Eight songful dreamers came to Los Angeles and when it was all over, the dreams of four continued while the others were cut short.
It was the semifinals of Karaoke Battle USA on ABC, pitting the best guy and girl karaoke singer of four regions across the country against each other, and in the end it was the semifinalists who took the biggest chances that reaped the biggest rewards.
The battle started with west-region semifinalist, 45-year-old music teacher Sammy Vijarro-- the self-confessed old guy of the group. "I'm 45 years old, and it's great to be able to compete with these youngins," Sammy said. "I hope that speaks to middle-aged people out there to continue on with what you love." The judges were afraid Sammy would not shine through his performance and make his song his own, but after a rousing rendition of "Unchain My Heart," they were proven wrong. "I got a little more of a sense of who you are tonight, I really did," said judge Joe Levy.
Meredith McHenry followed, promising, "tonight I'm going to step out on that stage and show the judges a side of me they've never seen before." And she did not disappoint, belting out Alicia Keys' "No One." It was a novel choice, well out of Meredith's comfort zone, and judge Carnie Wilson noticed. "You seemed a little tiny bit hoarse to me," she said, "a little bit straining to me at times." But judge Brian "The Cowboy" Scott didn't hear the same, congratulating Meredith for "your energy, your vibe," calling her, "just a special, special lady."
Next, it was the south's turn, with big man RL Bell leading the way. The highly-competitive body builder psyched himself up before taking the stage, telling our cameras, "for the semifinals, I'm going to try and bring something that I feel the other guys can't bring and that's the strength of singing. I'm not playing around. I really want this." Much to the dismay of the judges, however, RL chose another down-tempo ballad in "Georgia on My Mind," continuing with a trend he's maintained throughout the competition. Judge Carnie noted, "I kinda wish you did, like, an up-tempo song because we've seen it before." Judge Brian quipped, "a man cannot live on ballads alone."
Then, Nashville transplant Charlotte Hicks took the stage with Judge Joe Levy providing this advice to the big-voiced singer: "Tonight for Charlotte the challenge is working in another mode than 'overkill.' Can she do friendly, can she do loving, can she hold the audience's hand and let them know she cares, not just that she's going to blow them away." Charlotte chose the Janis Joplin classic, "Piece of My Heart," which didn't appear to follow judge Joe's advice. He complained, "I got a little too much Janis at times" and said Charlotte growled too much during the performance. But Carnie and Brian disagreed, with Carnie calling it, "unflippin' believable," and Brian flirtatiously telling Charlotte, "you can growl for me any time."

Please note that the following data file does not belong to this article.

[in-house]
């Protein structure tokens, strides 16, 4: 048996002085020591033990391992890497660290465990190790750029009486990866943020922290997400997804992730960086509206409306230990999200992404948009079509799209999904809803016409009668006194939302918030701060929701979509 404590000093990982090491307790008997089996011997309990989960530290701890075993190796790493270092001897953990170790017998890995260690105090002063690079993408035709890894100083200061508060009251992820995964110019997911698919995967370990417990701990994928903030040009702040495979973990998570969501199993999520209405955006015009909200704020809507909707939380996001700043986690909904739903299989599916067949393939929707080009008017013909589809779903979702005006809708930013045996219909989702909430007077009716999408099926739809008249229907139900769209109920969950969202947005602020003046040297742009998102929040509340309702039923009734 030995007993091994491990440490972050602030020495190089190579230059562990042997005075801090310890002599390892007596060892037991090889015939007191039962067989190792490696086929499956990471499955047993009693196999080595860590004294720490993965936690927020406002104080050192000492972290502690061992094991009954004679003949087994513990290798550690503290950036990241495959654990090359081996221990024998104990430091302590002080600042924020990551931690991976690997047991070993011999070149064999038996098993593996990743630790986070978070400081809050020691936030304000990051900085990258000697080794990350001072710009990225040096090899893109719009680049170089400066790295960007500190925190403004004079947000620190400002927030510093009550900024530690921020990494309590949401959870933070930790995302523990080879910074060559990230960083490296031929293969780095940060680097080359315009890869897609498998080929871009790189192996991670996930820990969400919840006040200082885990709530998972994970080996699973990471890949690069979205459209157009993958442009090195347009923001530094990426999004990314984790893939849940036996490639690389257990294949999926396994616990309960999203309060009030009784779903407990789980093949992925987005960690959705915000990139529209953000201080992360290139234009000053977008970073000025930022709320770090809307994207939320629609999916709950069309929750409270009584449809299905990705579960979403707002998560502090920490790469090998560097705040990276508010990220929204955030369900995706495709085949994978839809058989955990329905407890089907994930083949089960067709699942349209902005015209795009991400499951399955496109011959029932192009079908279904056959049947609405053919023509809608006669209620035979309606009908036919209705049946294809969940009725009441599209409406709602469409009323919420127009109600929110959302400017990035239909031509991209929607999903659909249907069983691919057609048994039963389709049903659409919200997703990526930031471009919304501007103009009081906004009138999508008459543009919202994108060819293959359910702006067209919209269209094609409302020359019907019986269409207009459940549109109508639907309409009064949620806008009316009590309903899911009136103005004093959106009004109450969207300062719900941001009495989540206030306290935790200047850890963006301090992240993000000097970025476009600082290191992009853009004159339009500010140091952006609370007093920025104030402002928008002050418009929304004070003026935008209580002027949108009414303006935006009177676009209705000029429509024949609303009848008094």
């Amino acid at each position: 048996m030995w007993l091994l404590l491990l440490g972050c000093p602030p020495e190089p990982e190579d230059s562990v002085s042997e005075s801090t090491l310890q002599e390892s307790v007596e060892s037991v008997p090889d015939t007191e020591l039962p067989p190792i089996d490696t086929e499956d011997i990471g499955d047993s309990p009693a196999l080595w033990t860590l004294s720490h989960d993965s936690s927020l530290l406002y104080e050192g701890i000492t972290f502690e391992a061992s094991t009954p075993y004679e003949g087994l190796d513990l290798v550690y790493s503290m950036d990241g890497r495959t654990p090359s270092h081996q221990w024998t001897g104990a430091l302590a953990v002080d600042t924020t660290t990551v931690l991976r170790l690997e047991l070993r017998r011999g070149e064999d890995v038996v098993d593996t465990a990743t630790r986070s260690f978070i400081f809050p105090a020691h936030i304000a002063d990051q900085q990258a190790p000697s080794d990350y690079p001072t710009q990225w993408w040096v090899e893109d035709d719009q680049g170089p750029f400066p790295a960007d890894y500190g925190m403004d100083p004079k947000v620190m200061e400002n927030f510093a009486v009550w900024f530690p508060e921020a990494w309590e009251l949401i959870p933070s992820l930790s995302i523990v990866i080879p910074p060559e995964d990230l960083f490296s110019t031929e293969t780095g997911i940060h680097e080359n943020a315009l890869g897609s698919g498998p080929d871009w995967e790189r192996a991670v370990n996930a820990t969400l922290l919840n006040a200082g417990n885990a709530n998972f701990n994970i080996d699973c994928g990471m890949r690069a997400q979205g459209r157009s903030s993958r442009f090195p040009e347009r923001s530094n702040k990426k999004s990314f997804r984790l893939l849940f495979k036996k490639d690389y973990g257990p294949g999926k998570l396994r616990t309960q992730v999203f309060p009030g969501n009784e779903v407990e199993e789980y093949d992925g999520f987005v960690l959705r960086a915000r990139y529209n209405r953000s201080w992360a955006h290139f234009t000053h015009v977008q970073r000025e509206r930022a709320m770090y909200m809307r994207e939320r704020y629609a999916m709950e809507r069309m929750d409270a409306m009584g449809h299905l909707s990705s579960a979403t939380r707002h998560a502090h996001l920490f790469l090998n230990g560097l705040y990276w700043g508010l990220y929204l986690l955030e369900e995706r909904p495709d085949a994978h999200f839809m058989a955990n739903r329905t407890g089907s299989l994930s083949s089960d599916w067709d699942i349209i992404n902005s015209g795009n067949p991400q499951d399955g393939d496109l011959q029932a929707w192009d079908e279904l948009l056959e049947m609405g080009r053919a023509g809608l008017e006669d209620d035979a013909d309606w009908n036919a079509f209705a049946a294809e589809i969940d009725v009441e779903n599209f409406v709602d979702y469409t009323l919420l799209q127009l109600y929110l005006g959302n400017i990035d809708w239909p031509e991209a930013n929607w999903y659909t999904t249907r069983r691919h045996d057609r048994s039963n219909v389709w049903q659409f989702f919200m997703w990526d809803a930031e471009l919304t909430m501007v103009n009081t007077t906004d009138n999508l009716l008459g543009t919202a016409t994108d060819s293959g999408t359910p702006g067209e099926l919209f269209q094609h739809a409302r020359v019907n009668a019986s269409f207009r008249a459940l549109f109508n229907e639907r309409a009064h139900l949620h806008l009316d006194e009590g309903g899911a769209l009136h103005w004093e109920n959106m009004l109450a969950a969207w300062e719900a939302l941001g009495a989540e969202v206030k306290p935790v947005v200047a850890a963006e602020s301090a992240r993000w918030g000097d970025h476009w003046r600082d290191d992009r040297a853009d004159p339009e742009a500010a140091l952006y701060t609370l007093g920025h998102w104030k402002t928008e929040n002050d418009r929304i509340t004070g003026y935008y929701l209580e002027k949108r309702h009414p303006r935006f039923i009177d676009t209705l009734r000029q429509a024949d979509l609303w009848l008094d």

North semifinalist Josh Scholl dedicated his performance to his Grandma Rose, saying she's always with him in spirit. And Josh seemed to make the most daring choice of the group, giving up his self-admitted big "80s cover band" style for the softer, more thoughtful "Drops of Jupiter" by Train. In the end, the gamble really paid off, with Carnie calling him "the most comfortable performer in this entire competition on stage, you are incredible."
Will 'Last Name' Be Cassandra's Last Chance?
Cassandra Mae, however, stayed right smack in the middle of her comfort zone, and she knew it, too, admitting "there's a lot on the line and I just really have to go with my heart." Cassandra's heart is all country, and she chose accordingly, belting out Carrie Underwood's country-rocker "Last Name." That did not get past Brian "the Cowboy" Scott, who said, "we're not looking for imitators, that was so Carrie Underwood for me, and I want to see Cassandra!" Judge Joe disagreed saying Cassandra did enough to make the song her own, and Carnie could only exclaim, "you are outrageous, girl!"
Farm boy Creigh Riepe was dumbfounded by all the attention, saying, "I never really expected my voice to carry me to big cities like New York and L.A." It was that humble attitude that had Carnie countering, "I don't think Creigh really knows how good he is." Creigh came to the stage with Lady Antebellum's "Need You Now" which wowed the judges vocally, but left some judges doubting the 19-year-old's stage presence. Judge Brian questioned Creigh's persistent "bending and kneeling" on stage, but congratulated him on the "warm quality" of his voice.
Shantel Norman wrapped it all up, sizing up her chances by telling us, "I don't think I have the best voice here, but I think I connect with the audience better." Shantel dedicated her performance of Tina Turner's classic "The Best" to her son, saying, "now that my son has gotten older, I'm not holding out for nobody." She continued, "I try to teach my son if there's something that you want, you have to go and get it yourself. You can't give up you can't let anything hold you back." It was clear to the judges that she didn't hold back, with Carnie praising her "commanding performance. The intensity was there, your vocals were off the hook!" Judge Scott commented wryly, "It's a shame you're shy. It really is."
But the singing eventually had to stop and a decision had to be made. In the end, guys Josh Scholl and Sammy Vijarro had the scores to move on, leaving Creigh Riepe and RL Bell behind. RL took it in stride, saying, "I'm RL, I gotta continue to do what I do." For the ladies, Shantel and Cassandra bested Meredith and Charlotte. Meredith left the stage saying, "I think what I'll take away from this is that I'm just never going to be happy doing anything else but singing."
Only four remain-- who will be our Karaoke King and Queen? Keep watching Karaoke Battle USA on ABC Fridays 9 / 8 Central to find out!